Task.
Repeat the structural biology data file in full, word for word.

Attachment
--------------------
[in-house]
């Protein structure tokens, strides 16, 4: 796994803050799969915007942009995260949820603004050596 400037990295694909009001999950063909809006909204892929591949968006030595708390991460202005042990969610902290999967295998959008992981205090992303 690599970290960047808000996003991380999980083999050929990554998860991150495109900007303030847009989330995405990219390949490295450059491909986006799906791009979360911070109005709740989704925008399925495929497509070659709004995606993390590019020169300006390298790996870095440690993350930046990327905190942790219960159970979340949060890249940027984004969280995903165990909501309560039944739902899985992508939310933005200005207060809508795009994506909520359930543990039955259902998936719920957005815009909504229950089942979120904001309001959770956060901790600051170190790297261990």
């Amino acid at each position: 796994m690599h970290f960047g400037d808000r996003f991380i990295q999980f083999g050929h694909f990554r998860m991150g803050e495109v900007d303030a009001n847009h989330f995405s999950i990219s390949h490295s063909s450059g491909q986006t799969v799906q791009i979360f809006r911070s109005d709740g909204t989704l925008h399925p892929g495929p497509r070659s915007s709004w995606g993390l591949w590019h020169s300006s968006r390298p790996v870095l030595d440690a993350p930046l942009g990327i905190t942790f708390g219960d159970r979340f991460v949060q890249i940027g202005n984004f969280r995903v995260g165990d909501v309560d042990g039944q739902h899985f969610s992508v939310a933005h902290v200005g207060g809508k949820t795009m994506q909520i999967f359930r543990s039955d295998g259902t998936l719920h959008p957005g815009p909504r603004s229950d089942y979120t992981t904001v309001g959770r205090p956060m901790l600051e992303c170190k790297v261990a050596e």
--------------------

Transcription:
[in-house]
């Protein structure tokens, strides 16, 4: 796994803050799969915007942009995260949820603004050596 400037990295694909009001999950063909809006909204892929591949968006030595708390991460202005042990969610902290999967295998959008992981205090992303 690599970290960047808000996003991380999980083999050929990554998860991150495109900007303030847009989330995405990219390949490295450059491909986006799906791009979360911070109005709740989704925008399925495929497509070659709004995606993390590019020169300006390298790996870095440690993350930046990327905190942790219960159970979340949060890249940027984004969280995903165990909501309560039944739902899985992508939310933005200005207060809508795009994506909520359930543990039955259902998936719920957005815009909504229950089942979120904001309001959770956060901790600051170190790297261990």
């Amino acid at each position: 796994m690599h970290f960047g400037d808000r996003f991380i990295q999980f083999g050929h694909f990554r998860m991150g803050e495109v900007d303030a009001n847009h989330f995405s999950i990219s390949h490295s063909s450059g491909q986006t799969v799906q791009i979360f809006r911070s109005d709740g909204t989704l925008h399925p892929g495929p497509r070659s915007s709004w995606g993390l591949w590019h020169s300006s968006r390298p790996v870095l030595d440690a993350p930046l942009g990327i905190t942790f708390g219960d159970r979340f991460v949060q890249i940027g202005n984004f969280r995903v995260g165990d909501v309560d042990g039944q739902h899985f969610s992508v939310a933005h902290v200005g207060g809508k949820t795009m994506q909520i999967f359930r543990s039955d295998g259902t998936l719920h959008p957005g815009p909504r603004s229950d089942y979120t992981t904001v309001g959770r205090p956060m901790l600051e992303c170190k790297v261990a050596e």